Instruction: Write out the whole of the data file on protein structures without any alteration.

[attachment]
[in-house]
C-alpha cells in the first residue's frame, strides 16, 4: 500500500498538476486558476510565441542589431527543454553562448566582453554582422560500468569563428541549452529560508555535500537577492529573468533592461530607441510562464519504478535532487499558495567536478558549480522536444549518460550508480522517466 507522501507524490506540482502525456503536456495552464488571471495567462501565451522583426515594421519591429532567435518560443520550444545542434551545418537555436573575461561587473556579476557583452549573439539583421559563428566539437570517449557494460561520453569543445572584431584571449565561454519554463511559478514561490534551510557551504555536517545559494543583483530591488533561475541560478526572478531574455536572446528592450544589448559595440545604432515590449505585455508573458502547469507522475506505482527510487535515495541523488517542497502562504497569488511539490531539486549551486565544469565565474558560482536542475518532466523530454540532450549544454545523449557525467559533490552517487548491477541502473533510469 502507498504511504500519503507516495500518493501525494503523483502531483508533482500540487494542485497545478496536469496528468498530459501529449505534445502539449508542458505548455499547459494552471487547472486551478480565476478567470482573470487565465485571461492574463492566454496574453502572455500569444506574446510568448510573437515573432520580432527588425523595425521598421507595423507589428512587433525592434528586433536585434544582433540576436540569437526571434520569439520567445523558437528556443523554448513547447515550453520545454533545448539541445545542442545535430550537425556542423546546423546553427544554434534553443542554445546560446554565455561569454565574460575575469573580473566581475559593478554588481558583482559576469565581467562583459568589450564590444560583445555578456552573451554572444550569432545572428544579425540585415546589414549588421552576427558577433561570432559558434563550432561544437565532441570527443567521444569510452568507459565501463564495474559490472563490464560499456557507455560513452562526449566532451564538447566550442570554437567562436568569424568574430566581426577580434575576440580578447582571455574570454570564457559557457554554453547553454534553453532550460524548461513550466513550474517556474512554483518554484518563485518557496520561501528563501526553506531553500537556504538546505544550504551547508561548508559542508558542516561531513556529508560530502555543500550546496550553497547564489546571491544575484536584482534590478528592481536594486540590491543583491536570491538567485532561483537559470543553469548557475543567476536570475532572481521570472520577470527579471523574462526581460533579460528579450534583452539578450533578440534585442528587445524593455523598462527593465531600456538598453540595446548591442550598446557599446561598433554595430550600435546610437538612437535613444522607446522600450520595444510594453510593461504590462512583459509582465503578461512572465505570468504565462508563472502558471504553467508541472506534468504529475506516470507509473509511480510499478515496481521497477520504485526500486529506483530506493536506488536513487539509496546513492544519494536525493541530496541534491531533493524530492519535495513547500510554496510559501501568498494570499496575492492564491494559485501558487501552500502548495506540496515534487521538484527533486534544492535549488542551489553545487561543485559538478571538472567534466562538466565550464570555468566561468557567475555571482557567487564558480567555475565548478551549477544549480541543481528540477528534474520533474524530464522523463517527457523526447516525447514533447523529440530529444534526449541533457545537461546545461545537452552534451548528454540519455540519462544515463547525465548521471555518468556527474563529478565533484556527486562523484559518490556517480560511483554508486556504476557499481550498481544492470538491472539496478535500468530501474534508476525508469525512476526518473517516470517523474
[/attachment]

[in-house]
C-alpha cells in the first residue's frame, strides 16, 4: 500500500498538476486558476510565441542589431527543454553562448566582453554582422560500468569563428541549452529560508555535500537577492529573468533592461530607441510562464519504478535532487499558495567536478558549480522536444549518460550508480522517466 507522501507524490506540482502525456503536456495552464488571471495567462501565451522583426515594421519591429532567435518560443520550444545542434551545418537555436573575461561587473556579476557583452549573439539583421559563428566539437570517449557494460561520453569543445572584431584571449565561454519554463511559478514561490534551510557551504555536517545559494543583483530591488533561475541560478526572478531574455536572446528592450544589448559595440545604432515590449505585455508573458502547469507522475506505482527510487535515495541523488517542497502562504497569488511539490531539486549551486565544469565565474558560482536542475518532466523530454540532450549544454545523449557525467559533490552517487548491477541502473533510469 502507498504511504500519503507516495500518493501525494503523483502531483508533482500540487494542485497545478496536469496528468498530459501529449505534445502539449508542458505548455499547459494552471487547472486551478480565476478567470482573470487565465485571461492574463492566454496574453502572455500569444506574446510568448510573437515573432520580432527588425523595425521598421507595423507589428512587433525592434528586433536585434544582433540576436540569437526571434520569439520567445523558437528556443523554448513547447515550453520545454533545448539541445545542442545535430550537425556542423546546423546553427544554434534553443542554445546560446554565455561569454565574460575575469573580473566581475559593478554588481558583482559576469565581467562583459568589450564590444560583445555578456552573451554572444550569432545572428544579425540585415546589414549588421552576427558577433561570432559558434563550432561544437565532441570527443567521444569510452568507459565501463564495474559490472563490464560499456557507455560513452562526449566532451564538447566550442570554437567562436568569424568574430566581426577580434575576440580578447582571455574570454570564457559557457554554453547553454534553453532550460524548461513550466513550474517556474512554483518554484518563485518557496520561501528563501526553506531553500537556504538546505544550504551547508561548508559542508558542516561531513556529508560530502555543500550546496550553497547564489546571491544575484536584482534590478528592481536594486540590491543583491536570491538567485532561483537559470543553469548557475543567476536570475532572481521570472520577470527579471523574462526581460533579460528579450534583452539578450533578440534585442528587445524593455523598462527593465531600456538598453540595446548591442550598446557599446561598433554595430550600435546610437538612437535613444522607446522600450520595444510594453510593461504590462512583459509582465503578461512572465505570468504565462508563472502558471504553467508541472506534468504529475506516470507509473509511480510499478515496481521497477520504485526500486529506483530506493536506488536513487539509496546513492544519494536525493541530496541534491531533493524530492519535495513547500510554496510559501501568498494570499496575492492564491494559485501558487501552500502548495506540496515534487521538484527533486534544492535549488542551489553545487561543485559538478571538472567534466562538466565550464570555468566561468557567475555571482557567487564558480567555475565548478551549477544549480541543481528540477528534474520533474524530464522523463517527457523526447516525447514533447523529440530529444534526449541533457545537461546545461545537452552534451548528454540519455540519462544515463547525465548521471555518468556527474563529478565533484556527486562523484559518490556517480560511483554508486556504476557499481550498481544492470538491472539496478535500468530501474534508476525508469525512476526518473517516470517523474